1. The contention that this is not a proper case for a declaratory judgment is untenable. Minn.St. 555.02, in relevant part, provides:
Clearly, under this statute the Medical Board has sufficient interest to seek a declaration as to whether the use of the devices involved constitutes the practice of medicine.
2. With respect to the finding that the Medical Board does not have standing as plaintiff in this action, it would seem that Minn.St. 147.01 gives the board power to bring an action to have determined by the court whether a person not licensed to practice medicine is actually engaged in such practice.
3-4. The main thrust of respondents' briefs is that the Medical Board has not exhausted its administrative remedies and that therefore this action in court will not lie. The doctrine of exhaustion of administrative remedies does have some limitations. Where it would be futile to seek redress from an administrative body, the courts are available to a party to seek redress. Thomas v. Ramberg, 240 Minn. 1, 60 N.W.2d 18 (1953). Here, it would obviously have been fruitless to proceed before the Chiropractic Board. That is evident from the answer interposed in this action, where the board as well as Olsen admit possession and use of the devices involved but claim a chiropractor has a right to use them in his practice. The same would be true of proceeding before the Medical Board. It has brought this action, claiming that the use of the devices is a practice of medicine. Both boards have unequivocally committed themselves, and it is hard for us to understand how anyone could expect any other decision had the matter been presented to either board. While Minn.St. §§ 148.01 to 148.101 in a proper case confer on the Chiropractic Board power to regulate the chiropractic practice, under the facts in this case it would be useless to ask it to determine whether the actions of a chiropractor constitute the practice of medicine. It seems to us that that determination under these circumstances should be made by a court.
5. Finally, the dismissal on the merits under Rule 41.02(2) was improper, as we have stated above, because the case was never finally submitted. In the case of Gittleman v. Fesenmaier, 268 Minn. 238, 240, 128 N.W.2d 709, 710 (1964), we said:
Plaintiff undoubtedly was waiting for the court's decision on the motion to dismiss for lack of jurisdiction under Rule 12
6. The only motion made by defendant for dismissal was upon the ground that the court lacked jurisdiction. If the court lacks jurisdiction over the subject matter, it never reaches the merits of the case. A motion for dismissal under Rule 12 for lack of jurisdiction must be decided before the court proceeds with the trial. Here the court takes the inconsistent positions that it lacks jurisdiction and that the case has been submitted to it for determination on the merits. In Sanderson v. Postal Life & Cas. Ins. Co., 2 F.R.D. 203, 204 (W.D., Mo.1941), we find the following:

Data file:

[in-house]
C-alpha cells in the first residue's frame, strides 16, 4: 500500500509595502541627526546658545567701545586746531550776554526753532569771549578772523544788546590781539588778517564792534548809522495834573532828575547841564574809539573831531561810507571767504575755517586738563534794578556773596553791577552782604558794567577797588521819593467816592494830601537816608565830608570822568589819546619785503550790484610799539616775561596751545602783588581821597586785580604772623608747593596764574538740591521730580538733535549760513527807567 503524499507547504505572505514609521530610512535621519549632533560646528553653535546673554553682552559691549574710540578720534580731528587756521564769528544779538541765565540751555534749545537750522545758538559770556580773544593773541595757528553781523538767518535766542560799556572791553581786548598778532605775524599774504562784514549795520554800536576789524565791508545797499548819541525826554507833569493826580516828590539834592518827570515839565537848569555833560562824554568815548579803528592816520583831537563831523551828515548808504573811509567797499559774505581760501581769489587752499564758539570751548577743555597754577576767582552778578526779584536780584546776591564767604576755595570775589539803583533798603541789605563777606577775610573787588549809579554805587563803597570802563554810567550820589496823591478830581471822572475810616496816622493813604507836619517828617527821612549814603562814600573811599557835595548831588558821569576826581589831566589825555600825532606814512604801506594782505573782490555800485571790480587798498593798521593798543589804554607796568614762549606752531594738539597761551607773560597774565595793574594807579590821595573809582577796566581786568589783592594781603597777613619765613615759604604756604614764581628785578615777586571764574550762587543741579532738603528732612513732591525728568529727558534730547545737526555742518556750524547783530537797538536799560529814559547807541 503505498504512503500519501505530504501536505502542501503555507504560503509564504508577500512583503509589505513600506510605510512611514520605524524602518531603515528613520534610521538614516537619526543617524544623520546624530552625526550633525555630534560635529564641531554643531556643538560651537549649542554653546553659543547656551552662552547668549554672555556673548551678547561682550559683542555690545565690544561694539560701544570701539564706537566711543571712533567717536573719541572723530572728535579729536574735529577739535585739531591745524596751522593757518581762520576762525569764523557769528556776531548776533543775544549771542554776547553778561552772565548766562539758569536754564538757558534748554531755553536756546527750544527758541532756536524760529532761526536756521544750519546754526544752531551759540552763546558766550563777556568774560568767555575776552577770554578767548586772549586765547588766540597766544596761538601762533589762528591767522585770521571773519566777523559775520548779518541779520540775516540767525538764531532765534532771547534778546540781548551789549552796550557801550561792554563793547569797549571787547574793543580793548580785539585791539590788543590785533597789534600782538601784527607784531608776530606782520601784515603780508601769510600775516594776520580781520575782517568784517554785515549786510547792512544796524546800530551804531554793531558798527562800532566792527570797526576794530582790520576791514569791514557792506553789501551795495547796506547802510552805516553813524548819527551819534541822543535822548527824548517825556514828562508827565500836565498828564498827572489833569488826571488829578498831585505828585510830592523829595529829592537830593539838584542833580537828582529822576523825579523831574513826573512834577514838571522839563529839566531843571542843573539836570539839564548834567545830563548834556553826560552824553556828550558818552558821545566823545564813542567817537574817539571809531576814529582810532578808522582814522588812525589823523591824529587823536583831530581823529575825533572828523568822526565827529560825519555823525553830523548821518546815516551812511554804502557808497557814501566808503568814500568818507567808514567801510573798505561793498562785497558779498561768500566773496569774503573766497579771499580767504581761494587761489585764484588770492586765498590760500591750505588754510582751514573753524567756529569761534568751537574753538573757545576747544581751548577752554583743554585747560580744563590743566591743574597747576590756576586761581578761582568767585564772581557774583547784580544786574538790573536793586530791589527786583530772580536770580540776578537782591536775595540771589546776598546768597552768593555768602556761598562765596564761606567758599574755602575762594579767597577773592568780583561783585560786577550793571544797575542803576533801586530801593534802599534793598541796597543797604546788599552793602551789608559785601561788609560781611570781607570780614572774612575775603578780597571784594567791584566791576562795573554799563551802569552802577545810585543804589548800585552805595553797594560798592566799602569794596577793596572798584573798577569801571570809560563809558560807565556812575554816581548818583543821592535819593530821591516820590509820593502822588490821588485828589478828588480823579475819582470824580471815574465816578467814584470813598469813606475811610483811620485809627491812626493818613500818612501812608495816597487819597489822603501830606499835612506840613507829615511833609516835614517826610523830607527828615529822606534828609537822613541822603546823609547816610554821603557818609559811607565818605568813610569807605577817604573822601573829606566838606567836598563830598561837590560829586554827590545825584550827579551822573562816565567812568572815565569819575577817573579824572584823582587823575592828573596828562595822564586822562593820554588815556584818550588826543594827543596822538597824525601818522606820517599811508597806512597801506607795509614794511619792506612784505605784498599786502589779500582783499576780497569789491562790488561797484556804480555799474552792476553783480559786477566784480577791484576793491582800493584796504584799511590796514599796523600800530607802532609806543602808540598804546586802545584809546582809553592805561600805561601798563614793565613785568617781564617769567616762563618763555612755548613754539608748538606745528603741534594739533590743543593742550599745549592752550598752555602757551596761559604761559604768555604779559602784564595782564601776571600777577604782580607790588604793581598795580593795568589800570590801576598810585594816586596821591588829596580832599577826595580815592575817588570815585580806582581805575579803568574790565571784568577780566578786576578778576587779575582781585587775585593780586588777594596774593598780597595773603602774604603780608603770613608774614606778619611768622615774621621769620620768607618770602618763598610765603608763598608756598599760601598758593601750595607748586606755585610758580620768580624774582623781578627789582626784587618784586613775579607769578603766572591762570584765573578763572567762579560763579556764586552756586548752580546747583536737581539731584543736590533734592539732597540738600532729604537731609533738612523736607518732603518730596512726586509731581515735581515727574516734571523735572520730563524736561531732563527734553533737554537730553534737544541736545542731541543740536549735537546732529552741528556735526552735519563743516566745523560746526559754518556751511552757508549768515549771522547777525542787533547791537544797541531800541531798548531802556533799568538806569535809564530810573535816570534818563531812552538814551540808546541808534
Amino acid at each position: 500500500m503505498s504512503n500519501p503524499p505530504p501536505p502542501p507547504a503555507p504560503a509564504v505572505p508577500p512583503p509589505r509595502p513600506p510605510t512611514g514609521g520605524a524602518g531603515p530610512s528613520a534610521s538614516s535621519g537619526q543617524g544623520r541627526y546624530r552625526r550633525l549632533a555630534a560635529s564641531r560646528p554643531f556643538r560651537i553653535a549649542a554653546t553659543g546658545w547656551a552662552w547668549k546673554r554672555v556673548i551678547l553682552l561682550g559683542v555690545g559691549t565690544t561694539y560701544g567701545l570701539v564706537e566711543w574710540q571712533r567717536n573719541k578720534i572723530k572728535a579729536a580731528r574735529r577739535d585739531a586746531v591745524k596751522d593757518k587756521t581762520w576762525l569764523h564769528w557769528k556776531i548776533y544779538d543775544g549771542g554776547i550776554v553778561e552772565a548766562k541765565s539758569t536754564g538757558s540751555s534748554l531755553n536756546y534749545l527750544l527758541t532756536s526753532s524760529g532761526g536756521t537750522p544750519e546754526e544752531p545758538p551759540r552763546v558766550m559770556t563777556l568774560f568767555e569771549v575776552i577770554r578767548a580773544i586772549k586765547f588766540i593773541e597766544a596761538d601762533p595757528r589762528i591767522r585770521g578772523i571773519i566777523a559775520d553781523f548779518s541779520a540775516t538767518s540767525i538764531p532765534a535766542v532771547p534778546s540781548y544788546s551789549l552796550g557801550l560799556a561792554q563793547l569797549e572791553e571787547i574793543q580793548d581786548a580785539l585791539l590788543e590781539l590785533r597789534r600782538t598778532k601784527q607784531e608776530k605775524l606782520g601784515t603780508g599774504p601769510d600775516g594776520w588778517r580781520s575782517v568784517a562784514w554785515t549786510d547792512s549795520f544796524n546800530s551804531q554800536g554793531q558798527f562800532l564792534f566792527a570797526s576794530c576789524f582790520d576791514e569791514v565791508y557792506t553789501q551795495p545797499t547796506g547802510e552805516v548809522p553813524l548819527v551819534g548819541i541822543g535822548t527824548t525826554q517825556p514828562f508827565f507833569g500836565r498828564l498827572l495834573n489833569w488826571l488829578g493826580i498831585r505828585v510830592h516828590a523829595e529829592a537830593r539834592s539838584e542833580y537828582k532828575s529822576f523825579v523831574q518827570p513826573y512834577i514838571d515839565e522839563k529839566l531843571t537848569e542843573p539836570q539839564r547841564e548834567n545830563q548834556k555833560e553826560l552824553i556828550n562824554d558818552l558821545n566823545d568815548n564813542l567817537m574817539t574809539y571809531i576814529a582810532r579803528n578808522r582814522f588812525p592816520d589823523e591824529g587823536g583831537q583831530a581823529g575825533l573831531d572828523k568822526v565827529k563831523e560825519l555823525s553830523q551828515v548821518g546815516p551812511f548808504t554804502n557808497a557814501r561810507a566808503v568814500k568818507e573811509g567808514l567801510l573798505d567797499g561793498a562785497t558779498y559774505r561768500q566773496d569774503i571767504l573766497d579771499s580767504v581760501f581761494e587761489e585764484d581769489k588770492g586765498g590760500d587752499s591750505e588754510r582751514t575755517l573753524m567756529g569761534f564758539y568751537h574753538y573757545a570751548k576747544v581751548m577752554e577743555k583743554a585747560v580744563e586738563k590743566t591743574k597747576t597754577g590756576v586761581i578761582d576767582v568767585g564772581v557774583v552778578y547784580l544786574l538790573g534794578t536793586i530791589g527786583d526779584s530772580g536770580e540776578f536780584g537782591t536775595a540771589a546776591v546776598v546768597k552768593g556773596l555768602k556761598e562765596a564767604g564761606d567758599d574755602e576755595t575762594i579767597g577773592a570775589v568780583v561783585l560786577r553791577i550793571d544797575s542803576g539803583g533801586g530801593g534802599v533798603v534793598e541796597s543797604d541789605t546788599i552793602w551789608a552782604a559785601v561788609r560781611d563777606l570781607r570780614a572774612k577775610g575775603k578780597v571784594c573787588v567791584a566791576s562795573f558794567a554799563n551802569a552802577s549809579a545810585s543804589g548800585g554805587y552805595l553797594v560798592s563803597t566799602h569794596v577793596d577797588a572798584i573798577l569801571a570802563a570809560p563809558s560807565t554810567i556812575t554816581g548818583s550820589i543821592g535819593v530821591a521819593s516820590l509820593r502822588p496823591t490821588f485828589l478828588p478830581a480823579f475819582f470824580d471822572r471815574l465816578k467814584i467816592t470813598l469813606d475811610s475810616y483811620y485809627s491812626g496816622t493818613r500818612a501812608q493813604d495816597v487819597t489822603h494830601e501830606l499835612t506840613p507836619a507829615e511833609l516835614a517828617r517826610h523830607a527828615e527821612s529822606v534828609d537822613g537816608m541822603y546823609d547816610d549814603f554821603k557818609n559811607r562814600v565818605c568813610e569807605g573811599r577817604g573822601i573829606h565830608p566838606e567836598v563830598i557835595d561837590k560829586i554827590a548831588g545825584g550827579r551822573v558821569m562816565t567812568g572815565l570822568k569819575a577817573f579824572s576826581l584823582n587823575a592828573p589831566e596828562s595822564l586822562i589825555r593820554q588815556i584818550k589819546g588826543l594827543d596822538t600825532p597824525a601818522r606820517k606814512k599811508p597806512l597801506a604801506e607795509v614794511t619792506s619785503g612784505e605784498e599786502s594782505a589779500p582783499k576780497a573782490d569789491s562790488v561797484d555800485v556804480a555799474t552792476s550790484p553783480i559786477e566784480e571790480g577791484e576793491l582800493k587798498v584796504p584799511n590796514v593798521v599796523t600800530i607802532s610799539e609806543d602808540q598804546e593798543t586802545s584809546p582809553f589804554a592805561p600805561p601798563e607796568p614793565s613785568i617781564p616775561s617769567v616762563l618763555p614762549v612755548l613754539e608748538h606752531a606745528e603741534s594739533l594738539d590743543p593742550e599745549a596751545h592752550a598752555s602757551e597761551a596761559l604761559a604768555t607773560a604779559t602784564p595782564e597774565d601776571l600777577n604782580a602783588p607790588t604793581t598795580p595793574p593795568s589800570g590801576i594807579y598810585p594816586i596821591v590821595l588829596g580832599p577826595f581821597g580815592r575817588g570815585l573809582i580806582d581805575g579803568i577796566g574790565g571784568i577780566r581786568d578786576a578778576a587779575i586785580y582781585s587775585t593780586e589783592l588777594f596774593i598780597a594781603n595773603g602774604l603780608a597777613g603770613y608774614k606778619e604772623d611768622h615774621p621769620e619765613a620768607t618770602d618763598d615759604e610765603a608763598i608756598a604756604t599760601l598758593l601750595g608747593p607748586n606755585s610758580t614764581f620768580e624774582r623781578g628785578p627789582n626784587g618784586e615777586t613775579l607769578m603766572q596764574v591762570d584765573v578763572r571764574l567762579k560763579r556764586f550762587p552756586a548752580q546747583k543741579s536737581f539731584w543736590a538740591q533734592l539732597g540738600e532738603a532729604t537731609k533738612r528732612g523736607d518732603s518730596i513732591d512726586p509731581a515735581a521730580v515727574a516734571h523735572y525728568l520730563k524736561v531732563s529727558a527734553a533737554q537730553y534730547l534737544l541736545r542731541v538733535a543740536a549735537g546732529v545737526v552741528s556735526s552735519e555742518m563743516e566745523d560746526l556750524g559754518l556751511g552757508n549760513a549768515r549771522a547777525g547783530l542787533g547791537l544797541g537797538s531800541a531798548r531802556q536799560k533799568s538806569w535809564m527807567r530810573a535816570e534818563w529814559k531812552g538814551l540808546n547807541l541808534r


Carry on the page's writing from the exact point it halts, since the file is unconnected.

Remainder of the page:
In Bell v. Hood, 327 U.S. 678, 682, 66 S.Ct. 773, 776, 90 L.Ed. 939, 943 (1946), the Supreme Court of the United States said:
7. A dismissal for failure to exhaust its administrative remedies is also inconsistent with a dismissal on the merits under Rule 41.02(2). The case of Durham v. Mason and Dixon Lines, Inc., 404 F.2d 864 (6 Cir. 1968), involved a motion to dismiss an action alleging that the complaint failed to state a claim upon which relief could be granted and that appellants had failed to exhaust grievance procedures provided in their collective bargaining agreement. The court said (404 F.2d 865):
While the court here apparently intended to decide the case on the merits after a trial, such as it was, its position in also dismissing the case on the merits for failure to exhaust administrative remedies is wholly inconsistent with that intention.
8. One further question remains, and that is whether plaintiff is entitled to injunctive relief. Apparently the trial court was of the opinion that, inasmuch as practicing medicine without a license constitutes a crime, defendant Olsen could be prosecuted as a criminal if he engaged in the practice of medicine without a license. It is true that courts ordinarily will not grant injunctive relief if there is another adequate remedy, but the mere fact that an act constitutes a crime does not prevent injunctive relief. In Fitchette v. Taylor, 191 Minn. 582, 584, 254 N.W. 910, 911, 94 A. L.R. 356, 358 (1934), we said:
Whether injunctive relief should be granted depends on facts that must be determined by the trial court. If the court should finally determine on the core issue that defendant Olsen was practicing medicine, it is probable that injunction would be the only way to require him to discontinue this practice.
We have limited our discussion to the actions of Olsen. The case does involve more; it seeks injunctive relief against all chiropractors. However, we assume that, if the court should finally decide that the use of the devices involved constitutes the practice of medicine and that it is not permissible for a chiropractor to use them, the Chiropractic Board would then enforce that decision against its members.
In order that there be a final determination of the real issue involved, the case is remanded to the trial court with instructions to reopen the case to permit any of the parties to introduce such further evidence as they deem pertinent. The trial court should then determine the issue as to whether the use of these devices does constitute the practice of medicine or whether their use is within the permissible activities of a chiropractor as established by our law.
Remanded with instructions.